PORTLAND, Oregon — State education officials are working on a program that would eliminate Oregon's two-week quarantine mandate for kids who may have been exposed to COVID-19 at school.
"We're hopeful that by the end of the month, we'll be implementing what's called a test-to-stay model," said Oregon Department of Education Director, Colt Gill. “Testing supply will be the factor… we think we have that nearly in place."
Under the test-to-stay model, if a child comes into close contact with COVID-19 in a school setting, they would immediately be offered a test, paid for by the state. If the test is negative, they would stay in school and take a second test after seven days. If that test is negative, they would continue to stay in school.
“That will further reduce or nearly eliminate quarantines for our students,” said Gill.
In the meantime, more and more young children continue to get vaccinated as kids clinics become more widely available.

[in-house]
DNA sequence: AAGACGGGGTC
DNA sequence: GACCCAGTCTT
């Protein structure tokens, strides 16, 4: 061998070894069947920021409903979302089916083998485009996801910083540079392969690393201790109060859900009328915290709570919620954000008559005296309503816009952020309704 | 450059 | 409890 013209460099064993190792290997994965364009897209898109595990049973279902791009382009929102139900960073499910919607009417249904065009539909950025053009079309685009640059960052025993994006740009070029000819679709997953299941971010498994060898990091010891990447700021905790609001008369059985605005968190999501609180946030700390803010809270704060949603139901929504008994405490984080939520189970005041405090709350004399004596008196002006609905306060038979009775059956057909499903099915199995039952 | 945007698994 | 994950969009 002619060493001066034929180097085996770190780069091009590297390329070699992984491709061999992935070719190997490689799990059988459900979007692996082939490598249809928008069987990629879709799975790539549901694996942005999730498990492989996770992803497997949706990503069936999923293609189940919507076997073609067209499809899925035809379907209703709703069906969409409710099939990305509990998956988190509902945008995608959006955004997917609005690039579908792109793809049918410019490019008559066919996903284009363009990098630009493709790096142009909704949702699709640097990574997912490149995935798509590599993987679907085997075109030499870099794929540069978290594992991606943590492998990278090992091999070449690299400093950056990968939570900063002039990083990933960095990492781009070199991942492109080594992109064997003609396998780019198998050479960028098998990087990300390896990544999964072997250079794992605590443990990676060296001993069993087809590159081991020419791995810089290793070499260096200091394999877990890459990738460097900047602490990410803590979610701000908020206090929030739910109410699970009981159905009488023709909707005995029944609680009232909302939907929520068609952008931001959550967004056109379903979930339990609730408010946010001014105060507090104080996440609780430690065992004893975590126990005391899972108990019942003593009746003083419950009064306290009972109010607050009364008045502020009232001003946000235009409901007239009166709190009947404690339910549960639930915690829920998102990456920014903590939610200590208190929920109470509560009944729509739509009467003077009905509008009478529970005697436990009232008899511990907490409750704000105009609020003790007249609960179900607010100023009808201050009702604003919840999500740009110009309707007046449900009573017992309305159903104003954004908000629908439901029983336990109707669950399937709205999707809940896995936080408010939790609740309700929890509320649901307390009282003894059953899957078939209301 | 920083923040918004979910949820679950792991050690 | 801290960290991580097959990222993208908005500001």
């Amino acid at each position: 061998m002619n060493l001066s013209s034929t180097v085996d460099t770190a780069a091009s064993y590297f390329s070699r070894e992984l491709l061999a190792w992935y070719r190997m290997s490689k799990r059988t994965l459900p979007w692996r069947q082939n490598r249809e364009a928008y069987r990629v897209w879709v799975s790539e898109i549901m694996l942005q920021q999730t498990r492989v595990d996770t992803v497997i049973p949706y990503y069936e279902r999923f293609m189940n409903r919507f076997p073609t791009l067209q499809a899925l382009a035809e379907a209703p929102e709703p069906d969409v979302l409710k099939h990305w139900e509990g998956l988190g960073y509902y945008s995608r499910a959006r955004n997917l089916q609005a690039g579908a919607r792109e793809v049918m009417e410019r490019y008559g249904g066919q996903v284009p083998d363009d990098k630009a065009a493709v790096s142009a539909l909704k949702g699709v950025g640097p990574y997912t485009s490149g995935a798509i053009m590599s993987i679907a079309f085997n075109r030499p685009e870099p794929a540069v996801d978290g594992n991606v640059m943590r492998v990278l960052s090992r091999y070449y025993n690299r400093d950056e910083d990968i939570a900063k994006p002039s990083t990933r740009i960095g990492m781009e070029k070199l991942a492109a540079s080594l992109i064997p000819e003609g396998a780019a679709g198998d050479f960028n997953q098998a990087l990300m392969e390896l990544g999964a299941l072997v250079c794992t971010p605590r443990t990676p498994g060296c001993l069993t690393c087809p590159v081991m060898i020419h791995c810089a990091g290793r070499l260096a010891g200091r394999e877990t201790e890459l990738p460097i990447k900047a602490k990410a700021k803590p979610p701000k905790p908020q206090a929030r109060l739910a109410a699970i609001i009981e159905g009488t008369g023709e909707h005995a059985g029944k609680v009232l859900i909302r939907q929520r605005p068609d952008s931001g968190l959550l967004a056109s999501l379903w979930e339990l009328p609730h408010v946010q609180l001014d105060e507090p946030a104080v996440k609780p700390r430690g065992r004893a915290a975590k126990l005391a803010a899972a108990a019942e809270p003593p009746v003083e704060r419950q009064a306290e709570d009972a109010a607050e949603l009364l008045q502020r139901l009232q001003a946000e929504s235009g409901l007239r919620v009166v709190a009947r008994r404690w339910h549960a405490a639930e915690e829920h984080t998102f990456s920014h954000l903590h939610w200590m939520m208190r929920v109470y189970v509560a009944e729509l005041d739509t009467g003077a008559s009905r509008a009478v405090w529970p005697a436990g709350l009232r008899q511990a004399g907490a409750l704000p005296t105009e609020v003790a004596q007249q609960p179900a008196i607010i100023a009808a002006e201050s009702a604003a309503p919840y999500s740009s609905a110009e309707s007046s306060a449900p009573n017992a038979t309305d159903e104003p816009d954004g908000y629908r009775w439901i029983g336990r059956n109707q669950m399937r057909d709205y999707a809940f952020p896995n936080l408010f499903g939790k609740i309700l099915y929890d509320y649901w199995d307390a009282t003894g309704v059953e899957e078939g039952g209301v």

On Thursday night, the line outside Providence Park wrapped around the block for a pop-up clinic put on by Providence Health & Services, the Portland Timbers and Thorns FC. By the end of the clinic, 325 children ages 5 to 11 had received their first vaccine dose.
“It's a huge sigh of relief,” said Heath Berg, who brought his 6 and 9-year-old kids to get vaccinated. “It kind of brings everything full circle for me.”
The pediatric vaccine dose is one-third the size of an adult dose. Many kids jumped up and down with excitement and cheered at the mention of getting their COVID vaccine. Others were a little more nervous, including Omari Priestley’s 5-year-old daughter.
“I feel it's sort of a necessary step just so that my daughter's safe,” said Priestley. “That's first and foremost but just keeping her community safe as well, her classmates she goes to school with.”